How higher education benefits from advanced phone systems

Posted by Kimberley Drobny, Vice President, Marketing

July 28, 2015; 3:30 PM

Most higher education institutions are a hotbed of activity on a constant basis. From running classes to managing students to coordinating athletics programs, administrators at small to medium-sized colleges can be counted on to consistently have their hands full. And unfortunately, if a school is not leveraging an advanced phone system, that simply creates one more problem with which administrators are saddled. Yet there are colleges out there whose communications systems are surprisingly outmoded. These schools invariably find it difficult to keep up with a world that communicates on so many different channels. For higher educational institutions, the implementation of advanced phone systems makes a world of difference in terms of day-to-day operations and cost savings at schools. Here are some examples that prove that: unnamed_12

University of Illinois at Urbana-Champaign: According to a post on Inside Higher Ed, University of Illinois at Urbana-Champaign switched to a unified communications policy back in 2010. The move was prompted by a need to evolve past the school's outmoded legacy communications system, which was causing faculty and staff members alike to waste time. The reason time was being wasted under the legacy system is that staffers and faculty were having to use separate platforms for each communication solution, meaning that email, phones and calendars weren't synced up at all. 

The school's UC system changed that by providing a single platform for all methods of communication. Among other things, this enabled faculty to reply to emails via their phone, access their voice messages from the desktops of their computers, and connect with co-workers via a presence function. By phasing out an ineffective system and introducing a new and highly efficient communicative method, the school was able to save time and money. 

University of Wisconsin-Whitewater: As EdTech reported, UW-Whitewater was able to leverage a business phone system to increase its visibility as an educational institution and encourage more cohesive communications within the university. As Elena Pokot, university CIO and assistant vice chancellor for instructional, communication and information technology, pointed out, the move to UC has "enabled us to do things we could not do without it. It really is the ability to overcome the issue of distance." Thanks to the implementation of the communications platform, the university's distance learning program has flourished. And thanks to TelePresence, which allows virtual meetings to be conducted, students or faculty in remote locations can enjoy face-to-face time with people back on campus.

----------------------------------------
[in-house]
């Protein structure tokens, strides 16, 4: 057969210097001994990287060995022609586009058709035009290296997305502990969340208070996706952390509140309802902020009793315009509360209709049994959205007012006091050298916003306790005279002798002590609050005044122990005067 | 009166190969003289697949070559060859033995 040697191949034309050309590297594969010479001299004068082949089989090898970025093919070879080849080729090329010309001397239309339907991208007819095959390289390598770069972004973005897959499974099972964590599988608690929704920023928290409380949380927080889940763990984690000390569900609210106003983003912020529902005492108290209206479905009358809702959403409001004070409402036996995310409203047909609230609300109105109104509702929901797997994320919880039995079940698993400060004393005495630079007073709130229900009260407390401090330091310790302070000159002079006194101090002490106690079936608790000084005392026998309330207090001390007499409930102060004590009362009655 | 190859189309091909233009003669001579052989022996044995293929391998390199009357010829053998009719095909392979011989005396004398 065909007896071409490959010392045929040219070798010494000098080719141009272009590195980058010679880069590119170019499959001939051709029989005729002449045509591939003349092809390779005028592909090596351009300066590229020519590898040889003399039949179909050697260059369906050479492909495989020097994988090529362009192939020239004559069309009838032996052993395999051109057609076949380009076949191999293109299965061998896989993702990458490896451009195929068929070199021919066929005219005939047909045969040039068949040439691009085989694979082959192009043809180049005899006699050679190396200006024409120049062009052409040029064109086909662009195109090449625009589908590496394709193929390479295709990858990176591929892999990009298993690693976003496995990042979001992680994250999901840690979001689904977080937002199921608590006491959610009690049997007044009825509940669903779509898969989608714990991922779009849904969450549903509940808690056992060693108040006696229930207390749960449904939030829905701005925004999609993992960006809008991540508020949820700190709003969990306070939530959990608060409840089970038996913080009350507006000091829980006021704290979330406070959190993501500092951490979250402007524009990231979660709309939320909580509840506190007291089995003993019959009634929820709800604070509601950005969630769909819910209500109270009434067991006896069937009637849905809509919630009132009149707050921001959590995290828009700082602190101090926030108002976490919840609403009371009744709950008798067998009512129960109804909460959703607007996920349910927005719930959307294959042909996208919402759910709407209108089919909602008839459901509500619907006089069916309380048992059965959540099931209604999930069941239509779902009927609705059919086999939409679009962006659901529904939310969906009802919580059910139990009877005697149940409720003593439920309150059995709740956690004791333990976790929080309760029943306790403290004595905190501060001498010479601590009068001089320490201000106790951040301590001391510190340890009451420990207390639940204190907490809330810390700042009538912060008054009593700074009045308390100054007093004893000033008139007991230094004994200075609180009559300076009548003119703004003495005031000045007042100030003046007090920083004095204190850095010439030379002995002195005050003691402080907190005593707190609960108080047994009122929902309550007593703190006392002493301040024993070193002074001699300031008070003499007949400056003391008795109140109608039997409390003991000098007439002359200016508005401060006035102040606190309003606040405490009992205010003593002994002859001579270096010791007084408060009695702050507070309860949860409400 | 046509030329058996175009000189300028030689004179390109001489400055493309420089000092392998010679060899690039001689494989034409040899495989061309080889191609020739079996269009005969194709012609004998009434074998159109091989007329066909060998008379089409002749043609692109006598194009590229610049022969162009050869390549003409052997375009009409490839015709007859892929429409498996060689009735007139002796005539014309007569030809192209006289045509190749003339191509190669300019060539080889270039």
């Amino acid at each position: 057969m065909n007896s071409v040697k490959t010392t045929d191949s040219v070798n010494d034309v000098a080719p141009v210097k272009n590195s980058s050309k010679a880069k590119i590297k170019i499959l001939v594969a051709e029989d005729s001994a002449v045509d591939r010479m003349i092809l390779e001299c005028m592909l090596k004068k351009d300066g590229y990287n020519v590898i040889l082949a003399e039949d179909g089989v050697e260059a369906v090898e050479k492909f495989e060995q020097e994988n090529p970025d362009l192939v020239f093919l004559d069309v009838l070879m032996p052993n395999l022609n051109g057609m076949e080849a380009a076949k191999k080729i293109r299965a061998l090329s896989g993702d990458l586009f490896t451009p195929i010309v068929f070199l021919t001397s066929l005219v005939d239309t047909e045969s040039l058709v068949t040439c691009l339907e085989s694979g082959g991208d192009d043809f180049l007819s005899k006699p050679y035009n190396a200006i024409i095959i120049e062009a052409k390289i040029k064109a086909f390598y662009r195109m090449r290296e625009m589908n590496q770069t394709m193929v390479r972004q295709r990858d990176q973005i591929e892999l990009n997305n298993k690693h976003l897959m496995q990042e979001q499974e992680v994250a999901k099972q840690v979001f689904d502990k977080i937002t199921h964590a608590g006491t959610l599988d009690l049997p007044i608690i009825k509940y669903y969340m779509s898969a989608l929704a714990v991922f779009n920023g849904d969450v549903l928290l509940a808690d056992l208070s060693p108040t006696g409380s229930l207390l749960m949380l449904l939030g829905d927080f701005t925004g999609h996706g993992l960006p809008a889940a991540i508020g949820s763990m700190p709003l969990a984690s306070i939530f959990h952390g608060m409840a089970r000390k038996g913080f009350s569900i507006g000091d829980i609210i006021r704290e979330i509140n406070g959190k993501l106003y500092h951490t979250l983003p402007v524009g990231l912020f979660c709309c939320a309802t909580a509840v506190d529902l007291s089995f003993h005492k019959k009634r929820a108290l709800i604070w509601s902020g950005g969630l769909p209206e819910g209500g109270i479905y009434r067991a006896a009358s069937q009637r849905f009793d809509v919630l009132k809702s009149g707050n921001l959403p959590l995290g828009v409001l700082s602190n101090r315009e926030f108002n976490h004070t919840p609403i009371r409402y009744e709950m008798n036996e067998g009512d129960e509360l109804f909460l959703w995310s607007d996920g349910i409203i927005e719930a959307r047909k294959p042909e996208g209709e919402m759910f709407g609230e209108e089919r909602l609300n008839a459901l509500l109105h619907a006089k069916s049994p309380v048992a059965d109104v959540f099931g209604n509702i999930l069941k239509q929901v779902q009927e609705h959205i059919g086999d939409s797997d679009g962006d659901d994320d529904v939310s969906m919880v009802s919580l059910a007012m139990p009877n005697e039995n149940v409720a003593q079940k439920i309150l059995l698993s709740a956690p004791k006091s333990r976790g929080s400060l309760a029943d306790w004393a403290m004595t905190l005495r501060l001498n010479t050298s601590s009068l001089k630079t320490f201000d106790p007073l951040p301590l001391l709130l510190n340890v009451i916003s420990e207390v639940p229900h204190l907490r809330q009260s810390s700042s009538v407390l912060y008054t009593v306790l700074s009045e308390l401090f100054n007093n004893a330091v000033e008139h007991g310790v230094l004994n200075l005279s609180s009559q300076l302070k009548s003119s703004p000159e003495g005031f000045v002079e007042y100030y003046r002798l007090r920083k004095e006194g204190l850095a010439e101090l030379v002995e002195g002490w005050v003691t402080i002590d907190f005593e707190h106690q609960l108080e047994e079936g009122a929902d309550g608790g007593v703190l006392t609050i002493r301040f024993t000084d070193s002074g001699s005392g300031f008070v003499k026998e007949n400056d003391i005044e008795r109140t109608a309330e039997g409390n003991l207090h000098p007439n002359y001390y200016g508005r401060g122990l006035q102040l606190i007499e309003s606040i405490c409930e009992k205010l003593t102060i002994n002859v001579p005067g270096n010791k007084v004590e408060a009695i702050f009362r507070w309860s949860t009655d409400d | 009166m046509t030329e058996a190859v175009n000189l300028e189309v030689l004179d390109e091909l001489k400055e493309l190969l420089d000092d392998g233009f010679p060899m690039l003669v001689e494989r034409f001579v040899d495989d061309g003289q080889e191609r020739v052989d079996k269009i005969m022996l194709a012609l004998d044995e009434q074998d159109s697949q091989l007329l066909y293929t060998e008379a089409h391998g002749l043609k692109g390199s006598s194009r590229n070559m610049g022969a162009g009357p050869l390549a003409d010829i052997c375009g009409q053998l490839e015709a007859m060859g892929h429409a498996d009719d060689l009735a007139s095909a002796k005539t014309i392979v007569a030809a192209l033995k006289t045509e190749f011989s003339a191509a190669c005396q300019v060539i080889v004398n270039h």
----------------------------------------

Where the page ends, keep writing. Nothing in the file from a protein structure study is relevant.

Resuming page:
California Baptist University: Within the span of around two years, CBU in Riverside, California experienced a quadrupling in the number of students taking online courses. The reason for this dramatic surge was that the university had instated a UC system that made taking online classes simple. Among other benefits, the UC solution leveraged by CBU enabled top-tier streaming video quality, which allowed students attending remotely to watch a lecture with crystal clarity. 

"Education isn't about a physical classroom anymore," said Tran Hong, CBU's associate vice president of technology. "This UC [solution] allows us to reach out to our students anywhere in the world."

But CBU's move to UC led to more localized benefits too. Among these benefits was the fact that with the implementation of the solution, the school was able to link up with three neighboring California communities, opening up its classes (in virtual form) to students in these areas. 

As the examples of all three of these schools illustrate, implementing universities stand to benefit significantly from a UC program. The streamlining of many channels of communication enabled by UC helps pave the way for a more cohesive learning environment for both students and staff.

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Topics: technology, Unified Communications (UC)